Written by: Adam Vaughn | March 2nd, 2023
Children of the Corn (Kurt Wimmer, 2023) 1 out of 4 stars.
I am always on the lookout for Stephen King’s works to make it to the silver screen, be it cinema inspired by his full novels or films adapted from short stories. King’s short story Children of the Corn has certainly been favored by Hollywood before. Director Kurt Wimmer (Ultraviolet) introduces a new variation of the famous killer-children narrative, taking place slightly before the events of the short story and showing the uprising of the children against the adults in the small, dying Nebraska town. While this version has some resemblances to King’s story, particularly in aesthetic, costuming, and set design, the overall construction of Children of the Corn is campy at best, straying far from the source content and trying too hard to get an unrelated message across to its audience.
From start to finish, Children of the Corn tries to hammer home the theme that the small Nebraska town is starting to fall apart, with the town’s main corn crops going rotten, and the townspeople losing their way of life. While I love and appreciate the concept of seeing the fall of man (and the rise of children), the script is so poorly written and on the nose that the message feels incredibly forced. This leads to an obvious and unearned motivation from the children to overthrow the adults, led by a snarky but over the top Eden Edwards (Kate Moyer, Delia’s Gone), whose one-liners do not, by any means, fit the Stephen King tone. As the film progresses, the viewer is introduced to various murder sequences by the children, yet many of the kill tactics seem incredibly ridiculous, and are absolutely out of the spectrum of possibilities for a group of children to pull off. In general, Wimmer’s script is full of convenient, implausible plot points that move the plot forward.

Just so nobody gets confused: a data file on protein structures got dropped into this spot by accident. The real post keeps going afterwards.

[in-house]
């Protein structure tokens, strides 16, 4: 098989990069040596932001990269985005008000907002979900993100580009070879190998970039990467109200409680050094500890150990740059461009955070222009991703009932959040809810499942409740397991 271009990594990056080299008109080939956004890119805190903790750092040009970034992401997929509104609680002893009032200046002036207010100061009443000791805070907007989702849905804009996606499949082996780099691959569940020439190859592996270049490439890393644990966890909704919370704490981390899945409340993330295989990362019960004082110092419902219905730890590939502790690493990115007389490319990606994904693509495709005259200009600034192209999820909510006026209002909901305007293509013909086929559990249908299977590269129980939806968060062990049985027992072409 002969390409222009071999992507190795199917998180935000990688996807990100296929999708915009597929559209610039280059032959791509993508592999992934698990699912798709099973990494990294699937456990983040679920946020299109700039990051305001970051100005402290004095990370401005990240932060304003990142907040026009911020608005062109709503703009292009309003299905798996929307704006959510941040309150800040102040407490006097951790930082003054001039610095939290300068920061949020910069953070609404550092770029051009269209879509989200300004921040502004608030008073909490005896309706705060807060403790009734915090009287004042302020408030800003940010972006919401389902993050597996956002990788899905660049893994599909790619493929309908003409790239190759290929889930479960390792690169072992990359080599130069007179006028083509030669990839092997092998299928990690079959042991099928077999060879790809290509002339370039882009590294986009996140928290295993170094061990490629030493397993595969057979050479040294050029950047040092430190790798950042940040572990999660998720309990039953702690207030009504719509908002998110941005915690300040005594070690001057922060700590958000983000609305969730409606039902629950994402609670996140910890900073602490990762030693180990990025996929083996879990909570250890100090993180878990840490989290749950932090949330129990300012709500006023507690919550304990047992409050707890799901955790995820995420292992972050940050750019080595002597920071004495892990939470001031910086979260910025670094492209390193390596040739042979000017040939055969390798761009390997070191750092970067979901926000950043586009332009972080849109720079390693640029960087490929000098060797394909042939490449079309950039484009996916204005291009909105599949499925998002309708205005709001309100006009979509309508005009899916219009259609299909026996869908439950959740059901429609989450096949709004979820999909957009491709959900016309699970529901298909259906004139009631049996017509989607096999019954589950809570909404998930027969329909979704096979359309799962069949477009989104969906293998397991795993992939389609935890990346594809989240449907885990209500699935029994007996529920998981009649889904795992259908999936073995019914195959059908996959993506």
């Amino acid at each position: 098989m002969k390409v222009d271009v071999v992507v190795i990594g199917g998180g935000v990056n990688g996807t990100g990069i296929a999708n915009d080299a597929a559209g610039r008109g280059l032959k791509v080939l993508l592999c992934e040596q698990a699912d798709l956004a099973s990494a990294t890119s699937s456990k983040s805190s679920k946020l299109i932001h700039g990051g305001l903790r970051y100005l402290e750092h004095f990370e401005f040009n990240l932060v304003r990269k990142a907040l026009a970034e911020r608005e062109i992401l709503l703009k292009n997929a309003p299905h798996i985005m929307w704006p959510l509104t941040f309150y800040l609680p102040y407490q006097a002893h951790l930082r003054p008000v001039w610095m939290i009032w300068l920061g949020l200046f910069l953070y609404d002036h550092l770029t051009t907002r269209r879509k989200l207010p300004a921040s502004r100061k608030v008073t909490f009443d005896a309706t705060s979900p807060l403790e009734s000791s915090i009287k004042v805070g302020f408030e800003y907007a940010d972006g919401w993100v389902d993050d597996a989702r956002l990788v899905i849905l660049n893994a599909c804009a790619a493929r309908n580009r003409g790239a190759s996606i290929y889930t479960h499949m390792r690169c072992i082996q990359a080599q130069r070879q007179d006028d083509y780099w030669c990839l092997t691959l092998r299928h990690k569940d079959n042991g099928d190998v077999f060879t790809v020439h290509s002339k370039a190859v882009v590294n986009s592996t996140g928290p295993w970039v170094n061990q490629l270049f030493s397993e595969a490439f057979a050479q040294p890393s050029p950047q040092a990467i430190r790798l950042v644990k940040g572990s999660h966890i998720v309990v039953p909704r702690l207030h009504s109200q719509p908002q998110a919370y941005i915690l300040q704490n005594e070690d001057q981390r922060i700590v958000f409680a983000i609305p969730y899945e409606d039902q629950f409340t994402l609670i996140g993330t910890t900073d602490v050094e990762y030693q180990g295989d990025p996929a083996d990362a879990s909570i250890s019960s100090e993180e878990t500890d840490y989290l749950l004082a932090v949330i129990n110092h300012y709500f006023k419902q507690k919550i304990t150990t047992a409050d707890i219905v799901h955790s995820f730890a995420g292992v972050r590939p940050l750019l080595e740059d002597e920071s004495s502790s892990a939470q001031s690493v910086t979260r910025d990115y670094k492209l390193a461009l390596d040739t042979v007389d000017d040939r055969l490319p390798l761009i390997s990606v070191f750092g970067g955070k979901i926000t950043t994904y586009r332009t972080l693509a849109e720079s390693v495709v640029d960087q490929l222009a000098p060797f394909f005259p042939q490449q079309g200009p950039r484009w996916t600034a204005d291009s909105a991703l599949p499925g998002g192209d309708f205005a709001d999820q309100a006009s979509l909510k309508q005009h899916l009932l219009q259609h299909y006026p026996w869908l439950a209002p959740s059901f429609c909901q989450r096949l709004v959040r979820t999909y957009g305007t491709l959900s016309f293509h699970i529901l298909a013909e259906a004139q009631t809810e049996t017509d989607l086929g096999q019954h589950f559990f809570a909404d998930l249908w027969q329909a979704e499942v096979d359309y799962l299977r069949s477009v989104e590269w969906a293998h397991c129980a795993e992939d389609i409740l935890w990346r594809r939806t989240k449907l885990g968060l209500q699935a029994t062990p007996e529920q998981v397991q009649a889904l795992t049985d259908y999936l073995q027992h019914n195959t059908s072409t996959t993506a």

On top of the terrible storytelling, there is the interpretation of one of the biggest elements in the Children of the Cornstory: the demonic entity that the children worship which reveals its monstrous face at the end. While there are numerous ways that a demon can be represented, the demon/monster unveiled at the end of this Children of the Corn gives off a sour taste, resembling more of a knock-off “Man-Thing” than any form of demonic presence. Topped with visual FX that are lackluster at times, the final form of the film’s main antagonist (let alone his fate by the end of the film) creates a dissatisfying conclusion to an already choppy film. Sadly, at the age where sequels and remakes are all the rage, Children of the Corn is by no means a film raising the bar for the franchise.